Punters Shy Away From Cushion Track In Queensland
It may be safer for horses and jockeys, but racing fans have still not shown much measure of acceptance of the $6 million Cushion Track that Queensland Racing installed at Corbould Racecourse Park.
Punters have voted with their pocketbooks when Friday night racing with a seven-race card brought in only $83,000 in wagers, compared to a meeting in December on the Course Proper in December that attracted $146,000.
The fact that the turf track carries the name Course Proper might speak volumes.
Many trainers categorically refuse to run their horses on the synthetic surface, leading to a high number of scratchings that had negative effects on turnover. Those who did choose to race had the opportunity to earn prize money against lessened fields rather than stand around idle.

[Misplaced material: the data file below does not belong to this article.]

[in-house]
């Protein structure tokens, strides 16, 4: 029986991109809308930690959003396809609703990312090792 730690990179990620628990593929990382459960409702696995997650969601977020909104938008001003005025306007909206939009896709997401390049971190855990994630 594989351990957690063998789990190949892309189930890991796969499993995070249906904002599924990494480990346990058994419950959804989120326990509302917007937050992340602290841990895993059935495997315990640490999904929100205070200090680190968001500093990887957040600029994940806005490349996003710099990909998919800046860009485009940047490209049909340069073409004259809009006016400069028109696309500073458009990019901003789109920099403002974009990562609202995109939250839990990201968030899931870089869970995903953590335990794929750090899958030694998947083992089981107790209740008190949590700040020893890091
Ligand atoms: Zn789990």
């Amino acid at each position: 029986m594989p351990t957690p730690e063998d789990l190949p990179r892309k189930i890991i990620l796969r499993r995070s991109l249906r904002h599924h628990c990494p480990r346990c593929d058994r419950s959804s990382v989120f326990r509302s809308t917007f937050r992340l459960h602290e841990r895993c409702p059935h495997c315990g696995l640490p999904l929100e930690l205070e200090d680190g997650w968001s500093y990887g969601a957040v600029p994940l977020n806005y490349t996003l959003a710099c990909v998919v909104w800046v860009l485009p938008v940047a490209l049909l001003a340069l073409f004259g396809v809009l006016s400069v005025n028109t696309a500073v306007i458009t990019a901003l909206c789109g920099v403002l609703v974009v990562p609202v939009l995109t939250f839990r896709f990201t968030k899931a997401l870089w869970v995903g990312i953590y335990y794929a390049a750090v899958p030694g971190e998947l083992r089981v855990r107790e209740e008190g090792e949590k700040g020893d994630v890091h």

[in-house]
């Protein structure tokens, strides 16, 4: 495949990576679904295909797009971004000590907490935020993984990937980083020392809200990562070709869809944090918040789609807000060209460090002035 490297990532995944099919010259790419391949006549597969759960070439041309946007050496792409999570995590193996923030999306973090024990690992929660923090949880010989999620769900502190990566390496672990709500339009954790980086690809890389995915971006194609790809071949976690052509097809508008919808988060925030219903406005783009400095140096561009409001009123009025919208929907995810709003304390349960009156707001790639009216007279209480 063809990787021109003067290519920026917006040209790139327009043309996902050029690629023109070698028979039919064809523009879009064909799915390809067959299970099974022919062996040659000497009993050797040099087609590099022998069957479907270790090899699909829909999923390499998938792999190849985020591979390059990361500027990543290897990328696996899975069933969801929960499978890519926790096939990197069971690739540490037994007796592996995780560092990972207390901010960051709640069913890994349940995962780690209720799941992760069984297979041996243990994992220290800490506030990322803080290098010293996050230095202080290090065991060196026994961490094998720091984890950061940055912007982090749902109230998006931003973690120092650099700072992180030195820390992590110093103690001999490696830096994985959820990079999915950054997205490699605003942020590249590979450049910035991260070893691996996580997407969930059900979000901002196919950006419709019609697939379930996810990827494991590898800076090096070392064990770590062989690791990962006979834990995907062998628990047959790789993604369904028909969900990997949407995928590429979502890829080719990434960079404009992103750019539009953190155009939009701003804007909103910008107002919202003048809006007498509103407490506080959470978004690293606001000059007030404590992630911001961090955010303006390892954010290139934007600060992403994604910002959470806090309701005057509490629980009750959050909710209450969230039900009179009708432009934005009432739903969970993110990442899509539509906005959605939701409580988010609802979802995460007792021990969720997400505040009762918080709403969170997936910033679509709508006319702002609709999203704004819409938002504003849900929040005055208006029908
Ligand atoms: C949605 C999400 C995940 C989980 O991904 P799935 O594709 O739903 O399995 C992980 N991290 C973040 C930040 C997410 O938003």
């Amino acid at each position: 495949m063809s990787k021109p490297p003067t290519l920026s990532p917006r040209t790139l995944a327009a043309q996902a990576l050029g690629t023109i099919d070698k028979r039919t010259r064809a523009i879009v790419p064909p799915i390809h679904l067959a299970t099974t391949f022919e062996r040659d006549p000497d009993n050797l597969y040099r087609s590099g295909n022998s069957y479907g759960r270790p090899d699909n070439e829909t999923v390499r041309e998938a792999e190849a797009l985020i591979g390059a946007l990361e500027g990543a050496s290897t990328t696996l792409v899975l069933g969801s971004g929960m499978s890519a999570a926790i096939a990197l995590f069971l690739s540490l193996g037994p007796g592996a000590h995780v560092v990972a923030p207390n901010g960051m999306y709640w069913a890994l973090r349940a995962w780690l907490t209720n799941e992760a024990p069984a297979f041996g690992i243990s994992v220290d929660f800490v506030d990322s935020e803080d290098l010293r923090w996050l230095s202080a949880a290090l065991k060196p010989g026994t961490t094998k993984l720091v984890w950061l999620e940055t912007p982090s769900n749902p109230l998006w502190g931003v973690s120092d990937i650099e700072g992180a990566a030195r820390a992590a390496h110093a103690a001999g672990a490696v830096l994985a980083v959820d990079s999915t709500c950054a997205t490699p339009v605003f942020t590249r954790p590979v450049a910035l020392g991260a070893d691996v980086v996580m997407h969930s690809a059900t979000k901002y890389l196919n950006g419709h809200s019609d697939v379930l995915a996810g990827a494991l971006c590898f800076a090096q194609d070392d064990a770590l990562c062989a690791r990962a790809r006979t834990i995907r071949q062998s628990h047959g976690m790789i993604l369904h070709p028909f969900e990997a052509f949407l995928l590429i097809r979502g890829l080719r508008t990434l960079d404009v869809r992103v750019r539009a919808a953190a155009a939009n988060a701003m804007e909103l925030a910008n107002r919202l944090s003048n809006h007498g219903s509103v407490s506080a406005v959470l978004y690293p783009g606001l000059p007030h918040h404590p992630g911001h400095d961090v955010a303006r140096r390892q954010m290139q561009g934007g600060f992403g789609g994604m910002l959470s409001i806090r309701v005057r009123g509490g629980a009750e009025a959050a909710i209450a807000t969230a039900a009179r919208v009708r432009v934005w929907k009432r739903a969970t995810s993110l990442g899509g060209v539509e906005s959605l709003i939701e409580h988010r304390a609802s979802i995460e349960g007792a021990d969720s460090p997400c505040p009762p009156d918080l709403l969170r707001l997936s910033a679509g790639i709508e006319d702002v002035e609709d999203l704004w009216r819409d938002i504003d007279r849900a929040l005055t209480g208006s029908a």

The poor showing for the recent Sunshine Coast meeting does not bode well for Racing Queensland, as the organisation that reports being out of money and has taken the course to cut prize money to a massive degree.
The horses’ opinions do not figure into the equation, but it is hard to find an athlete in any sport that has a high opinion of synthetic surfaces under any circumstances, with many of them comparing artificial turf to asphalt.